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Upper house approves constitutional amendments on president-appointed 17 senators

May 28, 2014, 13:16 UTC+3 MOSCOW

Prominent public figures, former prime ministers, ministers and lawmakers can be named as “presidential” senators

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Russia's Federation Council

Russia's Federation Council

© ITAR-TASS/Anton Novoderezhkin

MOSCOW, May 28. /ITAR-TASS/. The Federation Council upper house of parliament has approved amendments in the country’s Constitution permitting the president to issue a decree appointing up to ten percent of all members of the upper house.

137 Russian senators with 128 required votes supported the law and six senators abstained from voting.

According to the constitutional amendments, the Federation Council composition is enlarged thanks to representatives not only from the regions, but also from the federal center. Thus, the president is empowered to delegate 17 senators who are Russian representatives in the upper house. “Fulfillment of the initiative provides additional conditions to attain balance of powers and legitimate interests of Russia and its constituent entities that is one of the main goals of the Federation Council activity as a Russian constitutional body designed to reflect the country’s federal state system,” the explanatory note to the document reads.

Prominent public figures, for instance, those who had worked for their whole term set in the law and had already become former prime ministers, ministers and lawmakers can be named as “presidential” senators. “But I would not like actors and athletes who ended their professional careers to be named as senators,” an author of the initiative noted.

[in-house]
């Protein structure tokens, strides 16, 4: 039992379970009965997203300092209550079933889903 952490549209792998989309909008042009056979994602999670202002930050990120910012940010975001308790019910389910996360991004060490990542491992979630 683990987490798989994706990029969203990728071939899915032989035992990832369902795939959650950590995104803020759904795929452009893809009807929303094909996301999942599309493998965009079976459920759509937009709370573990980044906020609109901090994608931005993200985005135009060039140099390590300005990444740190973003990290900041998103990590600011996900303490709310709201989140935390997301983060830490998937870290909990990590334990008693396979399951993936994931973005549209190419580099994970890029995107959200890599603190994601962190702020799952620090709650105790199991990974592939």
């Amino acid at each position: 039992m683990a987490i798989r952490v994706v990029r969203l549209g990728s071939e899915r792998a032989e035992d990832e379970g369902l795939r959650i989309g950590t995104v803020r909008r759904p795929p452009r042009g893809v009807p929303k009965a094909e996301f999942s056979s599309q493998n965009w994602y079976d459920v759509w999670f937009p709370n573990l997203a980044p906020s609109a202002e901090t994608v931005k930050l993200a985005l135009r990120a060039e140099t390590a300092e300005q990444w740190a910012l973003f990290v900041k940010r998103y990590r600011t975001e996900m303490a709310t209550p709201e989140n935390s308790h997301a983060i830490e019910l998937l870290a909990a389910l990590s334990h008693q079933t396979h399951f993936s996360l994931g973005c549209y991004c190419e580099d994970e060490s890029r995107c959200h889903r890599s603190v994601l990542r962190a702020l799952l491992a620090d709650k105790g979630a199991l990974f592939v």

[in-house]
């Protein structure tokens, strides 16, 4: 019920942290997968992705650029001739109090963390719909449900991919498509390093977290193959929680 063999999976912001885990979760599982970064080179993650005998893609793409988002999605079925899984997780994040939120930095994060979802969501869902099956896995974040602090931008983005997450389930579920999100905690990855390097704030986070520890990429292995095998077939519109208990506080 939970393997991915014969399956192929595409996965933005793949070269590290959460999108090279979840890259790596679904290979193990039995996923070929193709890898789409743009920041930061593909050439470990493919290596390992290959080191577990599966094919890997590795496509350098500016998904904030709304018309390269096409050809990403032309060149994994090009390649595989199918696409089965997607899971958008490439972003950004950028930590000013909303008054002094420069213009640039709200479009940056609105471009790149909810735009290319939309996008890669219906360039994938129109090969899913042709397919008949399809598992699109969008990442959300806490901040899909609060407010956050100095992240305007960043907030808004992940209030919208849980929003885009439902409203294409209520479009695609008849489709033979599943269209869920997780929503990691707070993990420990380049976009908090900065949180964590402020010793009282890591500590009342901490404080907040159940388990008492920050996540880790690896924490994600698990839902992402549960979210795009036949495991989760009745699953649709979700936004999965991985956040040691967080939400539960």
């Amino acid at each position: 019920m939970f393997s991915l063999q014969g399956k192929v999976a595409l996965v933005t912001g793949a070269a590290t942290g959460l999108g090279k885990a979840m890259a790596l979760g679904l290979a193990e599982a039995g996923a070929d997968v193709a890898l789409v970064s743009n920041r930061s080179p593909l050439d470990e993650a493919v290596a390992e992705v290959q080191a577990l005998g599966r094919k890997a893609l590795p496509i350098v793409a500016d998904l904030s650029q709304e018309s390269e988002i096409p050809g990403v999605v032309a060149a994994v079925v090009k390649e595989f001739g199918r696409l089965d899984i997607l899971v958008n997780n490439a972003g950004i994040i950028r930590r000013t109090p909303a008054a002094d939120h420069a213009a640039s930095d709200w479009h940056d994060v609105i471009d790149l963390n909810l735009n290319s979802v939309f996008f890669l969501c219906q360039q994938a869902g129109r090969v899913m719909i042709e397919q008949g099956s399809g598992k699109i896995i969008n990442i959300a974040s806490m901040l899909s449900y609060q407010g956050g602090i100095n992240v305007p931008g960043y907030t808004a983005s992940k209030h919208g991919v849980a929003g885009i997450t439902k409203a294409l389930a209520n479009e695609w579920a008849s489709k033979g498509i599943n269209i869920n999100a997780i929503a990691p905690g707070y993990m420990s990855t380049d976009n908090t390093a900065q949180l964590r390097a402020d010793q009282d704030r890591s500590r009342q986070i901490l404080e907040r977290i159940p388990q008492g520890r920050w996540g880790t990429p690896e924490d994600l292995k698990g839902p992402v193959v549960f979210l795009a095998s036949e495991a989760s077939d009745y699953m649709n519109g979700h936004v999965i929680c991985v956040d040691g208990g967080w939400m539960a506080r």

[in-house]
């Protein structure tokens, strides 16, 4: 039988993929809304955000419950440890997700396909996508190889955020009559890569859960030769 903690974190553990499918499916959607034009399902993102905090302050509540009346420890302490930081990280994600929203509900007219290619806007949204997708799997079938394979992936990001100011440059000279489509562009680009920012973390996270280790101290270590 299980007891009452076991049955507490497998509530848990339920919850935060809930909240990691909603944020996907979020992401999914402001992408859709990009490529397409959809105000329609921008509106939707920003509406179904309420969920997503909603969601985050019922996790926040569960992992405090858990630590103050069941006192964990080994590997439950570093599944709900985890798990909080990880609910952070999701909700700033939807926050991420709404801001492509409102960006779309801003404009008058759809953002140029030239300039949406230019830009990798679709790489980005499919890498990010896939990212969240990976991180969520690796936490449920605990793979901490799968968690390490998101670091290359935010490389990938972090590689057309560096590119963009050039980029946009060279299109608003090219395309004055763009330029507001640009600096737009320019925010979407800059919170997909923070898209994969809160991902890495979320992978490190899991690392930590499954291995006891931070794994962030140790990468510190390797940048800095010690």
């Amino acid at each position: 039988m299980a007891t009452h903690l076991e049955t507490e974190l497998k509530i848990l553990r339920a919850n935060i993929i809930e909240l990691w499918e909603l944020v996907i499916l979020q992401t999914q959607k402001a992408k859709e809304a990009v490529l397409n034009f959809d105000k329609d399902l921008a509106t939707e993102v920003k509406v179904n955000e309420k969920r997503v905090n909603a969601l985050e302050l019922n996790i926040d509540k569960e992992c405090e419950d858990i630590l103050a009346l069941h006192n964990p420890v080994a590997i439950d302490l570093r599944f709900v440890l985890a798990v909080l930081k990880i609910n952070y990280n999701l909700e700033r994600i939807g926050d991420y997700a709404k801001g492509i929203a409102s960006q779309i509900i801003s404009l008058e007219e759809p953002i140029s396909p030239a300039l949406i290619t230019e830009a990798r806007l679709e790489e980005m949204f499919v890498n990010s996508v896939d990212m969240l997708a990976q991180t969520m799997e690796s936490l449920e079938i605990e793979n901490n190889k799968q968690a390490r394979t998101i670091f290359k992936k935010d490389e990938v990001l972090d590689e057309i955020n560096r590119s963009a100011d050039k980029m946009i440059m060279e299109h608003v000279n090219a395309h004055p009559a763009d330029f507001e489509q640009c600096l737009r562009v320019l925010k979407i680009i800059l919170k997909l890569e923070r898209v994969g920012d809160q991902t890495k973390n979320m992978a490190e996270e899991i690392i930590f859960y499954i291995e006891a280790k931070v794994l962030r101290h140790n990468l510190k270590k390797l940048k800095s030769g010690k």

The law stipulates that the head of state during his first presidential term cannot strip of powers a senator who is a Russian representative appointed before the incumbent president took office, i.e. by the previous Russian president.

At the same time the Russian Constitution directly fixes the provision in effect in the law on Federation Council formation that a senator is vested with his powers for the term of that regional body of state power which delegated him in the upper house of Russian parliament.

This novelty seeks for a stronger role of the upper house in relations with executive authorities, Chairman of the Federation Council committee for constitutional legislation and state construction Andrei Klishas said. “The Russian president is not included in the executive branch of power, at the same time he acts as a guarantor of the Constitution, therefore, appointment of new members of the Federation Council by the president meets fully one of basic constitutional principles - division of powers,” he noted. Meanwhile, senators appointed by the president will enjoy the same rights and status as other members of the upper house, the committee chairman noted.

According to the law, after Federation Council’s approval of an amendment in the Russian Constitution legislative assemblies of no less than two thirds of Russian constituent entities (at least 55 entities) should endorse it and are given a year for this. Upon the end of this procedure Russian senators will debate the law on this amendment again. Then seven days will be given for a possible appeal of the law in the Constitutional Court. If no appeals are lodged the document will be submitted to the Russian president for signing.

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